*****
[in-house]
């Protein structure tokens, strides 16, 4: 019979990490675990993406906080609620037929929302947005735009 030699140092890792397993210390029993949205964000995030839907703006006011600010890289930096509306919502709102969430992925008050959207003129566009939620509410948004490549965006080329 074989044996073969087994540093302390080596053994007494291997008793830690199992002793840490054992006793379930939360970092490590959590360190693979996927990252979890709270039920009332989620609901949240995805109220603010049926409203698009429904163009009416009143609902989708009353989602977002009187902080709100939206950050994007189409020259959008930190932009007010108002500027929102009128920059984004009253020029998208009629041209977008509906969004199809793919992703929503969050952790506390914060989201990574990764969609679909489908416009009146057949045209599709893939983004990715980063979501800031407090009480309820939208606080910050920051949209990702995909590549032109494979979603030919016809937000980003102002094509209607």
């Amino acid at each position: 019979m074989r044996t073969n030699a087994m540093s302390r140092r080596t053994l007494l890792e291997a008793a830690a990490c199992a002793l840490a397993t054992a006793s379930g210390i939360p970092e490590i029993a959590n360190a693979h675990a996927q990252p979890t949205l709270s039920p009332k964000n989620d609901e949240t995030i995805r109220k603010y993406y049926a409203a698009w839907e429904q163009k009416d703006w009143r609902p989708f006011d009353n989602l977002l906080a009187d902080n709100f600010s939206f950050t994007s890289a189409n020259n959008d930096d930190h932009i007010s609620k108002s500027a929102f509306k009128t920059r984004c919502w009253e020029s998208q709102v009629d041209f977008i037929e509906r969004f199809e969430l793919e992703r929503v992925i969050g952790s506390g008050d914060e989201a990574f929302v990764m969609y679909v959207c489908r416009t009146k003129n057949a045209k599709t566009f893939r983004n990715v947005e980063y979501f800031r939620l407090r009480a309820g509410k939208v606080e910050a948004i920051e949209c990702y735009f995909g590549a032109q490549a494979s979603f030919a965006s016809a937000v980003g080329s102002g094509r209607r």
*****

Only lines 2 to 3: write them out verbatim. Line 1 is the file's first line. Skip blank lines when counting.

């Protein structure tokens, strides 16, 4: 019979990490675990993406906080609620037929929302947005735009 030699140092890792397993210390029993949205964000995030839907703006006011600010890289930096509306919502709102969430992925008050959207003129566009939620509410948004490549965006080329 074989044996073969087994540093302390080596053994007494291997008793830690199992002793840490054992006793379930939360970092490590959590360190693979996927990252979890709270039920009332989620609901949240995805109220603010049926409203698009429904163009009416009143609902989708009353989602977002009187902080709100939206950050994007189409020259959008930190932009007010108002500027929102009128920059984004009253020029998208009629041209977008509906969004199809793919992703929503969050952790506390914060989201990574990764969609679909489908416009009146057949045209599709893939983004990715980063979501800031407090009480309820939208606080910050920051949209990702995909590549032109494979979603030919016809937000980003102002094509209607």
């Amino acid at each position: 019979m074989r044996t073969n030699a087994m540093s302390r140092r080596t053994l007494l890792e291997a008793a830690a990490c199992a002793l840490a397993t054992a006793s379930g210390i939360p970092e490590i029993a959590n360190a693979h675990a996927q990252p979890t949205l709270s039920p009332k964000n989620d609901e949240t995030i995805r109220k603010y993406y049926a409203a698009w839907e429904q163009k009416d703006w009143r609902p989708f006011d009353n989602l977002l906080a009187d902080n709100f600010s939206f950050t994007s890289a189409n020259n959008d930096d930190h932009i007010s609620k108002s500027a929102f509306k009128t920059r984004c919502w009253e020029s998208q709102v009629d041209f977008i037929e509906r969004f199809e969430l793919e992703r929503v992925i969050g952790s506390g008050d914060e989201a990574f929302v990764m969609y679909v959207c489908r416009t009146k003129n057949a045209k599709t566009f893939r983004n990715v947005e980063y979501f800031r939620l407090r009480a309820g509410k939208v606080e910050a948004i920051e949209c990702y735009f995909g590549a032109q490549a494979s979603f030919a965006s016809a937000v980003g080329s102002g094509r209607r």